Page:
However, within this category, there exists a distinction between the creamy layer and non-creamy layer, much like the difference between toned milk (fat-free) and regular milk (with natural fat). In contrast, under the SC/ST category, a son of a civil servant can write exams without any fear, as there is no creamy layer among SC/ST.

Those who wish to remain in this category must realize that there is a system in place where one can renounce further advantages once they have entered service. However, as far as one can recall, no one from this state has exercised that option, and just as the politicians cling to Delhi, whether dog or donkey, individuals who enter the services adopt a similar policy.

Looking back to 1976, when I appeared for the competitive exam to enter the Reserve Bank of India, there were a total of 20 vacancies. Vacancies in the RBI only arise due to death or retirement, as no other vacancies arise otherwise.

After deducting the statutory SC/ST quota from the total number of around 60,000 who wrote the exam (fortunately, the OBC matter had not yet come up at that time), there were 12 vacancies. To secure the fourth position in the All India Merit list was a testament to our abilities, and indeed, we accomplished it.

There was also a system in place where vacancies that were not filled due to various reasons were allowed to be carried over to the next year, and sometimes the spill-over was significant enough to warrant special recruitment drives. This aspect requires a re-evaluation, and no spill-over should be allowed.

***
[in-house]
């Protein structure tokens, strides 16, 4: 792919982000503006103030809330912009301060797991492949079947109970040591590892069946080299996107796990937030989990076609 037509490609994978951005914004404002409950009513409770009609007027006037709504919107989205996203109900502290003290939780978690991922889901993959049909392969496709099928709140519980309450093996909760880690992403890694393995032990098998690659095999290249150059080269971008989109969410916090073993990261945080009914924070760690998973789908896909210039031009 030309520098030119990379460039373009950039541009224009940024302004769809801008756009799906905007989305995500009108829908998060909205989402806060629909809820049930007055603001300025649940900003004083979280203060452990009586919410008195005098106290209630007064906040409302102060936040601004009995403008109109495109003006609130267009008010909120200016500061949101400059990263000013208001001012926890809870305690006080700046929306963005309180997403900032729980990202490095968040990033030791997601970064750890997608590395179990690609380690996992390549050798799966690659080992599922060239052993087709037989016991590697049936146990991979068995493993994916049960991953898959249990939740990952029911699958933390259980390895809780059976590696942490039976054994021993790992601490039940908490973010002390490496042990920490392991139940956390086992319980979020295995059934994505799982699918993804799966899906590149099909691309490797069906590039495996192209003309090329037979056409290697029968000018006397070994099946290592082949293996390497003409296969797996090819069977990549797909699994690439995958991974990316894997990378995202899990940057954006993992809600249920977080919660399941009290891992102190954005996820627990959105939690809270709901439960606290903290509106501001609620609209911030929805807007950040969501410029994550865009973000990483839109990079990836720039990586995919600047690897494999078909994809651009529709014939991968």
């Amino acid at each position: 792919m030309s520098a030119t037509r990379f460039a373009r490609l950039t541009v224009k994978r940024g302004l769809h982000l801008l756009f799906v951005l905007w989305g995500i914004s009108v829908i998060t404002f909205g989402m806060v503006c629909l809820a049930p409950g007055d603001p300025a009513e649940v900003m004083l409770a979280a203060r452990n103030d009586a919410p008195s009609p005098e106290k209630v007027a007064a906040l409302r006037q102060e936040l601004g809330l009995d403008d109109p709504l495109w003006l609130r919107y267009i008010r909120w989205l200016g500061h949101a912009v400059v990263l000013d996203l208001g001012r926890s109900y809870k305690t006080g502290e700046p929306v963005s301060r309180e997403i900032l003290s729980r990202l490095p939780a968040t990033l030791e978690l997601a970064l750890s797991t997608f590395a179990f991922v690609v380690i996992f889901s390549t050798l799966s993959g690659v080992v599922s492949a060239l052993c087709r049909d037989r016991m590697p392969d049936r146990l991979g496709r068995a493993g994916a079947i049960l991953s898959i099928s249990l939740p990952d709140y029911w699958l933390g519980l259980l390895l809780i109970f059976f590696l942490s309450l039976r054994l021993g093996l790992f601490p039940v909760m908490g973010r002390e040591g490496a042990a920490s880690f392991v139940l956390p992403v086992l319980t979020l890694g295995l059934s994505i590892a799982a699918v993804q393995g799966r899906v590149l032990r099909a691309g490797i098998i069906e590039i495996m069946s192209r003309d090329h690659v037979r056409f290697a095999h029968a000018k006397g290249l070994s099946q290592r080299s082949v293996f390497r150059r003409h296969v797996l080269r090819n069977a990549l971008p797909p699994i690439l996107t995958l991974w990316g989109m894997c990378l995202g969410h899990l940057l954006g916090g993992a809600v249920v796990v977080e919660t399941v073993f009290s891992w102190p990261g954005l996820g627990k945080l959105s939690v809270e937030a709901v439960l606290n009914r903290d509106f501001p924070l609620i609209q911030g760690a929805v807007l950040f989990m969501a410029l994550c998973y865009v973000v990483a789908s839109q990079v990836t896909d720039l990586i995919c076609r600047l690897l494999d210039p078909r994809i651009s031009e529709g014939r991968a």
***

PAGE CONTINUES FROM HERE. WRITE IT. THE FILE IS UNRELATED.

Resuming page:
Another reason why policies need to be revised relates to the existing income tax laws. Individuals belonging to the scheduled tribe category who are domiciled or posted in the Northeast are exempted from paying income tax.

Consequently, people who do not have to face intense competition and are financially better off are purchasing land in the valley. This exacerbates the fact that, under existing laws, tribals who are exempted from income tax are allowed to buy land in the valley, while valley residents, who are required to abide by all laws of the country, are not permitted to buy land in the hills.

This issue of land is a major concern, especially considering that previous attempts to change the land laws were defeated, thanks to the former late President of India.

The common man is left to believe that becoming a scheduled tribe is the only solution, although that may not necessarily be the case. There is also a strong opinion suggesting that it is too late for the demand for SC/ST status, and this viewpoint holds weight.

If jobs are what the people want, the whole globe is a market, with medicine, information technology, and sports being areas where the valley population has a global market. If one cannot withstand the competition, they will lose their edge. After all, to obtain the best, one must strive to be the best. However, under the reservation system, one does not necessarily have to be the best to secure the best opportunities.

A potential solution lies in derecognizing those who were previously recognized as scheduled tribes and completely scrapping the reservation system. However, none of these justifications excuse the events of the past few weeks, and one can only imagine... (imagine there's no heaven, imagine there's no hell, imagine all the people... John Lennon in the Beatles song of the same title, 1976).

(This piece has not been edited by Pratidin Time and has been published as it is.)

The writer is former General Manager of NABARD now have retired life in Manipur.